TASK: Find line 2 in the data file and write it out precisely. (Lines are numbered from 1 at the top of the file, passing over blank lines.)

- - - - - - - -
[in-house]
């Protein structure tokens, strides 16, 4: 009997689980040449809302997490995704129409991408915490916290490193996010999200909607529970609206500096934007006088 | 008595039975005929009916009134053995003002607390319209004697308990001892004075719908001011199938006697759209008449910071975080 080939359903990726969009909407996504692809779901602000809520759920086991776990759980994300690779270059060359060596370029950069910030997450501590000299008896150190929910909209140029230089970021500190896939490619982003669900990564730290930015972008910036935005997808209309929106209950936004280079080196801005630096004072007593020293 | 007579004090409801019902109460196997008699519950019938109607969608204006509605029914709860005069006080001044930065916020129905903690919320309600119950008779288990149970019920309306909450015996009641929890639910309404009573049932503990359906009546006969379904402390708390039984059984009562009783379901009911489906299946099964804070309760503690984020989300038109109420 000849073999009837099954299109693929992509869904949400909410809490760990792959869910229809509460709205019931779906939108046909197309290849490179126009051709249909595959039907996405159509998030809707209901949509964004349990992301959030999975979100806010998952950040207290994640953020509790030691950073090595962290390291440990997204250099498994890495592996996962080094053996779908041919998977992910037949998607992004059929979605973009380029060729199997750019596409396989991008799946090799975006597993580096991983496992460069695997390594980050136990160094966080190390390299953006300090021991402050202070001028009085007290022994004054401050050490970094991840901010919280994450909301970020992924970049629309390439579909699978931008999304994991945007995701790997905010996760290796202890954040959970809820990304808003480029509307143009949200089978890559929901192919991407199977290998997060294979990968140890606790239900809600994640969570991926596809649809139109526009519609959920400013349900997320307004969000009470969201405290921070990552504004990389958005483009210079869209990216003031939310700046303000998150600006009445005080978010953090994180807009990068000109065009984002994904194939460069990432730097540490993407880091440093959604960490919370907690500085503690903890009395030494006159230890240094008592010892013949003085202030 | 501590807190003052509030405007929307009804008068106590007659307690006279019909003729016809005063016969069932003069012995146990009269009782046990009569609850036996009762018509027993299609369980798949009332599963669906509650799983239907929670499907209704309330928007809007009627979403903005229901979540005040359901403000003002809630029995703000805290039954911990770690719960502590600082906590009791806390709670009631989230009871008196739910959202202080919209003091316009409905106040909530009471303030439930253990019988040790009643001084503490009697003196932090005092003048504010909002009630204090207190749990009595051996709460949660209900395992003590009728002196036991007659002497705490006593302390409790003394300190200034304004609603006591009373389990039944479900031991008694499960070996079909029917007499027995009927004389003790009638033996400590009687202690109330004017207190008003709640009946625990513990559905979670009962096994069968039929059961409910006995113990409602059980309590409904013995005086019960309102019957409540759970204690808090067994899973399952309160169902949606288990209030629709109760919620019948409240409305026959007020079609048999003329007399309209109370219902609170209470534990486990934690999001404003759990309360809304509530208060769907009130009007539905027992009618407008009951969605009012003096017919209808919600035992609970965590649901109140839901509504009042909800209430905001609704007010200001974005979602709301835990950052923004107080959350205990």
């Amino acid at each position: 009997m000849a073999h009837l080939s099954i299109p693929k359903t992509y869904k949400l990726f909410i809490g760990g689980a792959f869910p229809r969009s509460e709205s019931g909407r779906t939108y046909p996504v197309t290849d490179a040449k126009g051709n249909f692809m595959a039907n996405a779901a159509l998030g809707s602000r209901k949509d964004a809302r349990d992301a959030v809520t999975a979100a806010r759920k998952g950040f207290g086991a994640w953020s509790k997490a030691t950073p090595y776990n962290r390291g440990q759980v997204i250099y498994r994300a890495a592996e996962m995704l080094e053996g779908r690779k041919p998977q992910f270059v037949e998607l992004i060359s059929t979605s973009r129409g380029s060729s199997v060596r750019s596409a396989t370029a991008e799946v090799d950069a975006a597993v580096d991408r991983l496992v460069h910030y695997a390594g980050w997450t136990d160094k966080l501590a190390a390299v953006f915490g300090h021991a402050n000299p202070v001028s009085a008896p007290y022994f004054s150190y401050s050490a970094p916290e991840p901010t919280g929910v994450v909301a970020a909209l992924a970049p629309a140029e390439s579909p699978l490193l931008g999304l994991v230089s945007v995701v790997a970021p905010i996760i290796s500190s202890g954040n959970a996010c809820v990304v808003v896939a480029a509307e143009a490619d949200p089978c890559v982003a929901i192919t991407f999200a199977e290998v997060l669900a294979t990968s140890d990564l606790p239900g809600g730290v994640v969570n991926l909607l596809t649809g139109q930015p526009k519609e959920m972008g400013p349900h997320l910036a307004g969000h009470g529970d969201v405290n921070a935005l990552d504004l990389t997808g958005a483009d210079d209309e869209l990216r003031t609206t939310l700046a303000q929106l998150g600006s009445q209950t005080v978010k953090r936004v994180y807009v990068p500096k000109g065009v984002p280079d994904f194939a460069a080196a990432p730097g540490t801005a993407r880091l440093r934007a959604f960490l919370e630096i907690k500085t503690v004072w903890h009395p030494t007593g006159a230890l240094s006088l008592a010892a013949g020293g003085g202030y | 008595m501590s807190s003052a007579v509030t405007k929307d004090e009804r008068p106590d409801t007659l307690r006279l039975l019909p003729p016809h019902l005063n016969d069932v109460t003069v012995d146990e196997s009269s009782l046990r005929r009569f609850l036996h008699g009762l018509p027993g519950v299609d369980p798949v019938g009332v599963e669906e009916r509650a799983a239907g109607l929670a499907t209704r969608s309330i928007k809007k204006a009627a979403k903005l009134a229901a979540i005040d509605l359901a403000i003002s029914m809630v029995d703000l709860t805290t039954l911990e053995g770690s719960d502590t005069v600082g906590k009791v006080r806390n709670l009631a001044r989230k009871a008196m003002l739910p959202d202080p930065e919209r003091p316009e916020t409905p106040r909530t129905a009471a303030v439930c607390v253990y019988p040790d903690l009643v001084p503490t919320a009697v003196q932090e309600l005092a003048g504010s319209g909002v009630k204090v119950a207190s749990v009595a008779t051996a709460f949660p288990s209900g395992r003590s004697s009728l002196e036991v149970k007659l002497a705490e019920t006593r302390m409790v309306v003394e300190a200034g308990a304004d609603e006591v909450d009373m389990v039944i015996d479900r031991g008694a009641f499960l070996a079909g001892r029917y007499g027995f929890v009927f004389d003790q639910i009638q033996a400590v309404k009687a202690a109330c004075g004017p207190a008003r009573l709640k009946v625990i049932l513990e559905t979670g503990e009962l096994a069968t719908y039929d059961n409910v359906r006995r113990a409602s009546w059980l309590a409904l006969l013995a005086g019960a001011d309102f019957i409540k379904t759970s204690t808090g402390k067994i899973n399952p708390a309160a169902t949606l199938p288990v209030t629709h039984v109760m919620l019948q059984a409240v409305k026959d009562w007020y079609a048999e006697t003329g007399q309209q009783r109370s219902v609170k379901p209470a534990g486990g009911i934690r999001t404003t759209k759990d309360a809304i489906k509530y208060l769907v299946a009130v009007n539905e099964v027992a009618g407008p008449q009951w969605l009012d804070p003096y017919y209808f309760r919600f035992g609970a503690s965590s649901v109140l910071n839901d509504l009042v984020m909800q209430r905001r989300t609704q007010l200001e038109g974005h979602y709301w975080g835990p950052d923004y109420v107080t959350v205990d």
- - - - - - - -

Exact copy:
């Protein structure tokens, strides 16, 4: 009997689980040449809302997490995704129409991408915490916290490193996010999200909607529970609206500096934007006088 | 008595039975005929009916009134053995003002607390319209004697308990001892004075719908001011199938006697759209008449910071975080 080939359903990726969009909407996504692809779901602000809520759920086991776990759980994300690779270059060359060596370029950069910030997450501590000299008896150190929910909209140029230089970021500190896939490619982003669900990564730290930015972008910036935005997808209309929106209950936004280079080196801005630096004072007593020293 | 007579004090409801019902109460196997008699519950019938109607969608204006509605029914709860005069006080001044930065916020129905903690919320309600119950008779288990149970019920309306909450015996009641929890639910309404009573049932503990359906009546006969379904402390708390039984059984009562009783379901009911489906299946099964804070309760503690984020989300038109109420 000849073999009837099954299109693929992509869904949400909410809490760990792959869910229809509460709205019931779906939108046909197309290849490179126009051709249909595959039907996405159509998030809707209901949509964004349990992301959030999975979100806010998952950040207290994640953020509790030691950073090595962290390291440990997204250099498994890495592996996962080094053996779908041919998977992910037949998607992004059929979605973009380029060729199997750019596409396989991008799946090799975006597993580096991983496992460069695997390594980050136990160094966080190390390299953006300090021991402050202070001028009085007290022994004054401050050490970094991840901010919280994450909301970020992924970049629309390439579909699978931008999304994991945007995701790997905010996760290796202890954040959970809820990304808003480029509307143009949200089978890559929901192919991407199977290998997060294979990968140890606790239900809600994640969570991926596809649809139109526009519609959920400013349900997320307004969000009470969201405290921070990552504004990389958005483009210079869209990216003031939310700046303000998150600006009445005080978010953090994180807009990068000109065009984002994904194939460069990432730097540490993407880091440093959604960490919370907690500085503690903890009395030494006159230890240094008592010892013949003085202030 | 501590807190003052509030405007929307009804008068106590007659307690006279019909003729016809005063016969069932003069012995146990009269009782046990009569609850036996009762018509027993299609369980798949009332599963669906509650799983239907929670499907209704309330928007809007009627979403903005229901979540005040359901403000003002809630029995703000805290039954911990770690719960502590600082906590009791806390709670009631989230009871008196739910959202202080919209003091316009409905106040909530009471303030439930253990019988040790009643001084503490009697003196932090005092003048504010909002009630204090207190749990009595051996709460949660209900395992003590009728002196036991007659002497705490006593302390409790003394300190200034304004609603006591009373389990039944479900031991008694499960070996079909029917007499027995009927004389003790009638033996400590009687202690109330004017207190008003709640009946625990513990559905979670009962096994069968039929059961409910006995113990409602059980309590409904013995005086019960309102019957409540759970204690808090067994899973399952309160169902949606288990209030629709109760919620019948409240409305026959007020079609048999003329007399309209109370219902609170209470534990486990934690999001404003759990309360809304509530208060769907009130009007539905027992009618407008009951969605009012003096017919209808919600035992609970965590649901109140839901509504009042909800209430905001609704007010200001974005979602709301835990950052923004107080959350205990």